BYU Produces Young Entrepreneurs
June 21 2004
The Tanner Building on the Brigham Young University campus houses the Marriott School of Management as well as multitude of business students. Faculty members encourage undergraduates to generate innovative ideas for the businesses of the future.
"We give them hope in the classes," said Gary Rhoads. "We tell them this is an idea you can make money on. Then we work on some tactics. I think a lot of times they have ideas, but they don't truly believe in their ideas, yet. I think they need people to say it is a great idea and could be financially successfully. They need someone to reinforce their belief structure."
The Marriott School's Center for Entrepreneurship was created to support young entrepreneurs. The Center encourages students to take their ideas from imagination to reality. David Bateman, an entrepreneurship student at BYU, received a scholarship from the center as a sophomore to start up his own company.
He not only established a successful company but gained real life experience with what he was learning in his classes.
"It's amazing as you are building your own business while taking classes," said David Bateman. "You are in the classes, and everything you are learning in your classes can be applied in your business. I had a few classes that were very boring, but I was riveted because what I was doing in my business perfectly paralleled what they were teaching in class. It's great to parallel your classes with the actual experience."
Before long, Bateman had another business idea. After talking to his wife about frustrations in her work, he could see a solution to her problem in property management software. So, he gathered a small team of students and put the idea on paper.
"We wrote a business plan and submitted it to the BYU competition and took first place in that," said Bateman. "We submitted it to four competitions in total. Second was the Utah Entrepreneurial Challenge, and we got first runner up in that. Then a third one by Fortune Small Business Magazine. We finally heard that we were first place in that competition. We won $50,000 with that one."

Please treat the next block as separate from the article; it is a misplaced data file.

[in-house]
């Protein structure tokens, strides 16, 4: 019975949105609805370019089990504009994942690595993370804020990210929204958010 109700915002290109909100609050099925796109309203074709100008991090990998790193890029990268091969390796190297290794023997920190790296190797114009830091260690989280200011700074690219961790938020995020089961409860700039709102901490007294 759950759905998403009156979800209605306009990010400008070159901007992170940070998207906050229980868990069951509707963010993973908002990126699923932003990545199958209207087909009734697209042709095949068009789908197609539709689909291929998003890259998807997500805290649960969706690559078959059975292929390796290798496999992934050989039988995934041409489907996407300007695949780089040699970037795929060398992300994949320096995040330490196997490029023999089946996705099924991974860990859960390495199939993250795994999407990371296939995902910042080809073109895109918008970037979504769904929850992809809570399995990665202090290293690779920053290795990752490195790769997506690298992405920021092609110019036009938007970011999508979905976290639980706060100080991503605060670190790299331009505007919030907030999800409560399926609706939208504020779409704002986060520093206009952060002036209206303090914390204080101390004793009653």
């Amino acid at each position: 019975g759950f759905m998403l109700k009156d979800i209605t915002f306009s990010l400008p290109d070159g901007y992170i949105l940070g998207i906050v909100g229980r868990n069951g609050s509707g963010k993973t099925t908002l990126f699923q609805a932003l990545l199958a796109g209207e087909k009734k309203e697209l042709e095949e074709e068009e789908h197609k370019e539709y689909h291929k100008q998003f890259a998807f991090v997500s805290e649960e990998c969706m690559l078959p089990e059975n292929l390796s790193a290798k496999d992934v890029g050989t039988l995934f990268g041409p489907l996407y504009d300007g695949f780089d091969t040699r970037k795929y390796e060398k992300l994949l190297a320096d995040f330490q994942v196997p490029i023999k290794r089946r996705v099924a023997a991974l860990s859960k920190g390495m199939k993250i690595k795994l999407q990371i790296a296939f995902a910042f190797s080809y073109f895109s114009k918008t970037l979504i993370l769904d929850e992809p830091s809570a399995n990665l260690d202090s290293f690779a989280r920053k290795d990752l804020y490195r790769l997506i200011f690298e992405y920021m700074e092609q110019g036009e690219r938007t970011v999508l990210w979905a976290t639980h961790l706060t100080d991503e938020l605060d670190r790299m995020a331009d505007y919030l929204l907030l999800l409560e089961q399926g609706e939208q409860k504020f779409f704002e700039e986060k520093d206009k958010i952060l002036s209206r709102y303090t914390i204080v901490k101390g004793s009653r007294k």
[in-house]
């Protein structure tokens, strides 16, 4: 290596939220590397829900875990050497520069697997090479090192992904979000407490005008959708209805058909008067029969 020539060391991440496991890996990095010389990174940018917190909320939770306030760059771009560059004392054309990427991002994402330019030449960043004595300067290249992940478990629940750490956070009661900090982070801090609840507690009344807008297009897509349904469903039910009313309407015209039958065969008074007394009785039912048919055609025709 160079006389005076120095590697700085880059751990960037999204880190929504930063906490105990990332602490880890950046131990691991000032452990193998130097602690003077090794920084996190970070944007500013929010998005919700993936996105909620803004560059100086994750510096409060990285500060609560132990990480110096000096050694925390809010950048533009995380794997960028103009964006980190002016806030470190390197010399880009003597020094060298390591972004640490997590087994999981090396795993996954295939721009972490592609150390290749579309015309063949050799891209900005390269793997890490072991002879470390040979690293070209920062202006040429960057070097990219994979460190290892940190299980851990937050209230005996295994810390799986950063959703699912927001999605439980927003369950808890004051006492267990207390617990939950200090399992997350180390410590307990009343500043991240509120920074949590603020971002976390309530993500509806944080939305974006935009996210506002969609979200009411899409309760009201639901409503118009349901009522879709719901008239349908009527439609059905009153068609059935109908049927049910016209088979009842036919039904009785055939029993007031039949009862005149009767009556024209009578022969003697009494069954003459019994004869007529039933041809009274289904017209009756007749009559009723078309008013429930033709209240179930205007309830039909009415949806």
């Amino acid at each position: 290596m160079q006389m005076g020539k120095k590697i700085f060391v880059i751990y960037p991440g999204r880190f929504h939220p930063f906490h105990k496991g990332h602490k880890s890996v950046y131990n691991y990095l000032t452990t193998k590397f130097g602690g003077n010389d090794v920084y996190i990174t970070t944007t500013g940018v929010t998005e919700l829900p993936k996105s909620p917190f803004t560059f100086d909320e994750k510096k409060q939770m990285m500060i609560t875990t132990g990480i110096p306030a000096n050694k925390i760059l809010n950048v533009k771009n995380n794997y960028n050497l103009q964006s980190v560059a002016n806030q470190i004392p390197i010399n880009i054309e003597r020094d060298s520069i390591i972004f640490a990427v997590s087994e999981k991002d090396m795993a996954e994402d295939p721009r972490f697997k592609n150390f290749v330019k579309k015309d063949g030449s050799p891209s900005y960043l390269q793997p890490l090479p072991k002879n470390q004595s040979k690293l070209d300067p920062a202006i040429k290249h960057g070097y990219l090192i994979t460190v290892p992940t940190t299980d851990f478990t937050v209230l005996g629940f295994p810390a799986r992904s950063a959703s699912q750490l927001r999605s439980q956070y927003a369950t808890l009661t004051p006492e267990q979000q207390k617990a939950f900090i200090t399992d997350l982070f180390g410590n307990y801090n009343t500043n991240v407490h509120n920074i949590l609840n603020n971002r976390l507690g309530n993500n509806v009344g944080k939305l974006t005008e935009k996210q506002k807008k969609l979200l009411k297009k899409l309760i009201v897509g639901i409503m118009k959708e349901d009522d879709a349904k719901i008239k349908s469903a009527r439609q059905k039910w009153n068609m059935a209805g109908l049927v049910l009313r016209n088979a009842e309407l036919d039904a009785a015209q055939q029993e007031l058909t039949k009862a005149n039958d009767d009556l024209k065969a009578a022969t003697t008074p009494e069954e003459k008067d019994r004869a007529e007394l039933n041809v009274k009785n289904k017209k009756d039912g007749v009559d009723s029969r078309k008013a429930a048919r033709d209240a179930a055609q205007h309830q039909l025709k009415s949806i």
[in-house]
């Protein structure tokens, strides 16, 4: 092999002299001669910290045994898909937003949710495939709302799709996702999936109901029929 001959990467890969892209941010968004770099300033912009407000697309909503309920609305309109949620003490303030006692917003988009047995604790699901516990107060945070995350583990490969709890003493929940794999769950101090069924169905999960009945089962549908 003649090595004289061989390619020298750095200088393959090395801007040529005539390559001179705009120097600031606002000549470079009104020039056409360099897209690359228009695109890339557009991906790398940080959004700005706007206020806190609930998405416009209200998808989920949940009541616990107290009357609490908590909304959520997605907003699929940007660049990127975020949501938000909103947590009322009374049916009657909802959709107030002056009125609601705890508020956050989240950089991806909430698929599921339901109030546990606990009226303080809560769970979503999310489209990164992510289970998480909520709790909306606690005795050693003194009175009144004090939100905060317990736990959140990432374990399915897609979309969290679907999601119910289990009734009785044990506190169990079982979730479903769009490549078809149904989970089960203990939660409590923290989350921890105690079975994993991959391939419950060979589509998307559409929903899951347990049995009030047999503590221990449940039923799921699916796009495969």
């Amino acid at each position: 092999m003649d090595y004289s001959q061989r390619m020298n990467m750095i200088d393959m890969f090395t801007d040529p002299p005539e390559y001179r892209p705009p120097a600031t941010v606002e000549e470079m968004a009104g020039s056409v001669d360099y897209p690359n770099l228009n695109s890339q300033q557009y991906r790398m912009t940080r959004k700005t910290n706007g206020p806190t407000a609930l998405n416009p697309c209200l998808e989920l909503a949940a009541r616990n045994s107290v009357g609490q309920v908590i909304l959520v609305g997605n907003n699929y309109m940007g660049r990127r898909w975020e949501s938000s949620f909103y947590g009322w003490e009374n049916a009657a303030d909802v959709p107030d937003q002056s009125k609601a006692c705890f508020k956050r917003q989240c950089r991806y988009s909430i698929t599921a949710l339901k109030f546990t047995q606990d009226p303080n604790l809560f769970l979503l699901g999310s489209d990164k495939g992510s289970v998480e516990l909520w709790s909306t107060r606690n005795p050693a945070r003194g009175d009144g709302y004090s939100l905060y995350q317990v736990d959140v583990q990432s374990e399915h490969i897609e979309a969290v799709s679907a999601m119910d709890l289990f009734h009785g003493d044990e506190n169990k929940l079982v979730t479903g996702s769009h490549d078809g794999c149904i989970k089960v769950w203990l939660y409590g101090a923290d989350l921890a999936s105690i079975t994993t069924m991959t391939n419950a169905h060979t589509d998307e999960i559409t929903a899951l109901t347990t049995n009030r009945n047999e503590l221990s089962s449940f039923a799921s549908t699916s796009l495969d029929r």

Their success didn't come easy. Being undergraduates, the team often felt mismatch with other competitors. Their most recent competition, the Venture Bowl, sponsored by Forbes Magazine, took them to New York to compete against the country's best business plans.
"We have always gone in these competitions like we were the underdogs, and this was no different in that we were a couple undergrads and we're competing against MBAs and doctors," said Zimmer. "Some of the faculty members were in 40s and 50s. It was pretty intimidating. But when we played like we didn't have anything to lose. It was a healthy attitude, and we ended up getting really lucky or -- it was a real honor."
Coming in first runner up amongst hundreds of entrants earned the team $250,000 in company seed money. In preparing for the competitions as well as in creating their company, the students drew on resources BYU had to offer.
"When I was going full-time, I just did all my homework on the sixth floor and, as professors passed, I would pick them off and just chat with them--get their input," said Bateman. "Everything we worked on there was an expert on that at BYU, so we'd go knock on their door and get all the input and advice we needed."
"These capital competitions were national had two BYU teams in them," said Mike Trionfo. "What does that say about BYU with Harvard, Stanford, MIT and all these other universities that are great? It shows that BYU has a high caliber of student that they are putting out. Bottom line."
BYU student companies sell a wide variety of products and services--from clothes and strollers to landscaping and outdoor cinema. One company even offers pet carnivorous plants. But despite their differences, these student run companies share common values gained while studying at BYU.
"I think BYU has helped us to maintain a healthy perspective with the success and financial goals of the company," said Zimmer. "We've tried to maintain the attitude that this is not just a company we are building for financial gain. Instead, we are able to help a lot of families in the process, and there is a lot more riding on it than money."
"At BYU we do not have a problem of great vision. What we have a problem with is that very few students will actually go out and do it. It's the doers that make the difference in the world, right?" said Rhoads. "The only difference between an entrepreneur and a student is the entrepreneur student is one who'll do something today that others won't."
While Bateman, Zimmer, and other entrepreneur students work to make their companies successful, their accomplishments contribute to BYU School of Management's top 10 percent ranking among business schools nationwide.